There are established formulas for transit service that deem many parts of suburban Toronto too low-density to support more than one bus an hour. When I speak to U.S. audiences and show them pictures of Finch Avenue in Toronto, they all say that they’d expect it to have hourly service. And yet, Finch has peak scheduled service every 90 seconds – better than every five minutes off-peak – and those buses are packed. It performs better financially than even busy downtown streetcar routes. These formulas shape policy in countless cities, including in Canada, and they need to be revised in light of Canadian experience.

Even though the TTC provides far more frequent bus service than any American transit operator, the ensuing crowds mean that the TTC is far less subsidized than any other major transit agency in North America. About 70 per cent of its costs are covered by fares, compared with 47 per cent in New York and only 30 per cent in Boston.

Frequent bus service makes connections possible, as Australian scholar Paul Mees has observed, so people can transfer from one bus to another for cross-suburban trips without having to worry about waiting forever if they miss the connection.

Frequent bus service also helps us get far better value for the subways that we build. Toronto has a fairly small subway system compared with many peer cities, but it’s by far the busiest per kilometre (along with Montreal) in North America.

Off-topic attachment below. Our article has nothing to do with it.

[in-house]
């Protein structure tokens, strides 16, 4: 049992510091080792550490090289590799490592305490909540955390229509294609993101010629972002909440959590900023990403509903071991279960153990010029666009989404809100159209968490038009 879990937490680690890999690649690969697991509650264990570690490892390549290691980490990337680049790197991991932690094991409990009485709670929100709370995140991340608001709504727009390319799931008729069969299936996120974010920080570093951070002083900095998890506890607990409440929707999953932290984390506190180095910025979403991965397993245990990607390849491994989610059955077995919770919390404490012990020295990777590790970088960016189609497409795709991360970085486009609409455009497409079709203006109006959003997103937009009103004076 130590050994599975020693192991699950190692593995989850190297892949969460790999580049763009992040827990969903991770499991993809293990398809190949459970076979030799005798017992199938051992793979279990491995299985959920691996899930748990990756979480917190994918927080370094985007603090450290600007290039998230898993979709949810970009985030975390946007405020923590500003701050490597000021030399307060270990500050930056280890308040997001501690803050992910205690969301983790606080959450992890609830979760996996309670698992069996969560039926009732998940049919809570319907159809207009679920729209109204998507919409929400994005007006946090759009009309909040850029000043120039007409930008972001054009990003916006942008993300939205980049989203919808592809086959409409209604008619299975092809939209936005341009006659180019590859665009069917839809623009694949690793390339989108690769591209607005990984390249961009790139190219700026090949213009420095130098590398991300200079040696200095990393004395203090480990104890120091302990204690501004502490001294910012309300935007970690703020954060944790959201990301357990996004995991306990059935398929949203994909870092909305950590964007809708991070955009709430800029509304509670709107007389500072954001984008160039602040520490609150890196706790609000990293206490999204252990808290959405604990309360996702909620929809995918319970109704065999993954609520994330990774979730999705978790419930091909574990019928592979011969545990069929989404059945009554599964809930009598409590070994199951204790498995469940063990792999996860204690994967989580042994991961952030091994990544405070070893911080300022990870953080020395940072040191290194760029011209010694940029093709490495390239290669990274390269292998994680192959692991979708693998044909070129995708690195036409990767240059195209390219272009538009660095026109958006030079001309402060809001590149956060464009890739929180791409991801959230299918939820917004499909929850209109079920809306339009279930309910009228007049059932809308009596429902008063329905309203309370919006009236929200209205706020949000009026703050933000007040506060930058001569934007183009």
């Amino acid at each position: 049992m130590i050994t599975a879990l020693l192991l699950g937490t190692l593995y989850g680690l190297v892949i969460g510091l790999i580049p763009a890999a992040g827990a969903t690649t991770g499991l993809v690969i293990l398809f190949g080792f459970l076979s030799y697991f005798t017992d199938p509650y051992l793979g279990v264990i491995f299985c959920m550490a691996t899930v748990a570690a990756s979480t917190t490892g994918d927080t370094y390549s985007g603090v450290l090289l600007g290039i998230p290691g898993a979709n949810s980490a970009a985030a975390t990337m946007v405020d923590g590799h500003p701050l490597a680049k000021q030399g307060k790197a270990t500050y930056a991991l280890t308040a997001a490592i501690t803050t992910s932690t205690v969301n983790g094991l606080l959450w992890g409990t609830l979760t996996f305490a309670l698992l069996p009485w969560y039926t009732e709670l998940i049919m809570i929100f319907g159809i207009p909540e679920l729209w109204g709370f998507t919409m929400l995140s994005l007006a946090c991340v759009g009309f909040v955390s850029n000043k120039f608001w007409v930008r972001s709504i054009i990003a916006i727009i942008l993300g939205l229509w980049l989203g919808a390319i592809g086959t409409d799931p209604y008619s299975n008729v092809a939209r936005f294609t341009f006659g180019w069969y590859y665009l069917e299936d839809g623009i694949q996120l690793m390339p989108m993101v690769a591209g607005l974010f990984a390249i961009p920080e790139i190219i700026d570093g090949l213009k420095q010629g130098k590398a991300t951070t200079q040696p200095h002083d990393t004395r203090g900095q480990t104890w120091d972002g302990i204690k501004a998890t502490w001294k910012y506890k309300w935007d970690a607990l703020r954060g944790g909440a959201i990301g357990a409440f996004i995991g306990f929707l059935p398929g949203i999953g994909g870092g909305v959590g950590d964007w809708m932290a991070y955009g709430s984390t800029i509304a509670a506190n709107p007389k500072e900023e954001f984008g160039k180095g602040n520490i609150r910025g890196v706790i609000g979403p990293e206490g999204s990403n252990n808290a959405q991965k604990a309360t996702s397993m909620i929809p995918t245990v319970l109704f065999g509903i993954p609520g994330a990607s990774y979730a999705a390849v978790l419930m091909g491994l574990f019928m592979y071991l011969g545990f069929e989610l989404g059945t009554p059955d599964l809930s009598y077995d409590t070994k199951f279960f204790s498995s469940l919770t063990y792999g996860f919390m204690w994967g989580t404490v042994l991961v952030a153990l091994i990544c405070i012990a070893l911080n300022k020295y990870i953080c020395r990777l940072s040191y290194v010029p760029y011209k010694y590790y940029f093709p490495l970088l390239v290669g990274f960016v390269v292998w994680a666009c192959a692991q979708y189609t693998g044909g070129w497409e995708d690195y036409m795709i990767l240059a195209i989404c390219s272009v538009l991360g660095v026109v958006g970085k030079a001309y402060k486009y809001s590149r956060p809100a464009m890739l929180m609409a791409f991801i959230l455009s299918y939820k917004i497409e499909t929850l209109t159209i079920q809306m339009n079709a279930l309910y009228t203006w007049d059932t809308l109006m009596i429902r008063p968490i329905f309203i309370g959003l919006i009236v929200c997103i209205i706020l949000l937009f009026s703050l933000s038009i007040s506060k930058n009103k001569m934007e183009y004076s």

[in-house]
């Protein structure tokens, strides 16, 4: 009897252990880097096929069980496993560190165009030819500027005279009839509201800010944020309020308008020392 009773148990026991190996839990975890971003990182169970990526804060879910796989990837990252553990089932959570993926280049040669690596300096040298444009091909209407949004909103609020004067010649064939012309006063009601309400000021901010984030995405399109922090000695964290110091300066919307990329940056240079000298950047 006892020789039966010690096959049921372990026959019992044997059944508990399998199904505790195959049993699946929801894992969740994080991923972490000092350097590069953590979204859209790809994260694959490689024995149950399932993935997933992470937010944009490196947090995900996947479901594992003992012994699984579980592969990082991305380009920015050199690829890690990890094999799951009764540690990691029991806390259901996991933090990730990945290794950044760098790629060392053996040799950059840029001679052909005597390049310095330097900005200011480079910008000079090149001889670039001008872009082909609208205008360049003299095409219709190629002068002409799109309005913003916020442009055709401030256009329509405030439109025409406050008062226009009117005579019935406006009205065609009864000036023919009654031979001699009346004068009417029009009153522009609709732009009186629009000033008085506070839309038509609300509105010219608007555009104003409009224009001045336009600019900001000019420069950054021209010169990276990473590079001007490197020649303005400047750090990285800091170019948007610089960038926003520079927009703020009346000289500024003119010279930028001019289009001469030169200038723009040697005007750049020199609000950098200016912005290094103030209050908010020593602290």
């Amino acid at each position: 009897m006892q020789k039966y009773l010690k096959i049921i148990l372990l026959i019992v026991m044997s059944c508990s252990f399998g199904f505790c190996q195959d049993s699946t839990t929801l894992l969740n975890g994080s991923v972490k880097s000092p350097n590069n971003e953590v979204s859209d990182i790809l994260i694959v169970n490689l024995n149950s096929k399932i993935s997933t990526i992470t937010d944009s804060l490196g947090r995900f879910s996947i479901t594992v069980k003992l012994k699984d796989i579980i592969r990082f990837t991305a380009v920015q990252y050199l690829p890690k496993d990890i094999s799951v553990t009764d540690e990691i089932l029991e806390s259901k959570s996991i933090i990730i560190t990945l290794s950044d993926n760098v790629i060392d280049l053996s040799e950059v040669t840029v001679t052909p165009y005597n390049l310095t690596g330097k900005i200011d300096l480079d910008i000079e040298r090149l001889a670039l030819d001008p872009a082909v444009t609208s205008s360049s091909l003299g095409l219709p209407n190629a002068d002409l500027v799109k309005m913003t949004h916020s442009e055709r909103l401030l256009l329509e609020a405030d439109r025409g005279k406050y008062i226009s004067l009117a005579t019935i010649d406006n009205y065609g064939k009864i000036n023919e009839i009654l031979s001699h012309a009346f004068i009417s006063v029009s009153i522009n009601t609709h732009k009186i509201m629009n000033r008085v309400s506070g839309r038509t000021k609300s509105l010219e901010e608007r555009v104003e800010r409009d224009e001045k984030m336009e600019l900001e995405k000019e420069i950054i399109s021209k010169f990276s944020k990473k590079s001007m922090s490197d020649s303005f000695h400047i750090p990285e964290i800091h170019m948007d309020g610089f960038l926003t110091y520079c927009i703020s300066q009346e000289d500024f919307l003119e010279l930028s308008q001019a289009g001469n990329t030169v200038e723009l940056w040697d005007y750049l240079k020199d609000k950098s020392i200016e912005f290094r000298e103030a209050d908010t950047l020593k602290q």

Why? Because instead of relying on people having to drive to limited parking lots or to walk to stations, the catchment area of stations can be much larger because people arrive by bus. Take Warden Station, for example. It’s surrounded by forest and low-density housing – about the least clement transit environment imaginable. Yet, it has 39,980 riders a day because people can easily transfer to and from a frequent feeder bus, compared with about 18,000 at Bethesda in suburban Washington, which is surrounded by dense offices and condos but has poorer bus connections.

Toronto is no transit utopia, as we all know. It’s shocking that many of these bus routes, which are among the busiest on the continent, don’t have any meaningful transit priority, let alone their own lanes. Worse, the transit success story doesn’t extend past the City of Toronto boundary into the 905 region, even in similarly dense neighbourhoods.

York Region Transit is spending $2-billion on bus rapid transit infrastructure, but some BRT routes are only every 20 minutes – and other routes are as infrequent as in U.S. cities. There are rays of hope, however: Brampton has recently emulated the Toronto model by implementing a grid of bus routes that run frequently all day. The upshot? A greater than 40-per-cent increase in per-capita ridership from 2009 to 2014.

Across North America, there has been a revival in the respect for the humble bus as a means of moving thousands of people quietly and relatively cheaply. It doesn’t require billions in spending or years of construction to provide a frequent bus service.

Toronto is a model that has much to offer for rethinking how to make the bus work as effective transit that people use. It shows how to make transit work for the cities we have today and not the imagined cities of the future.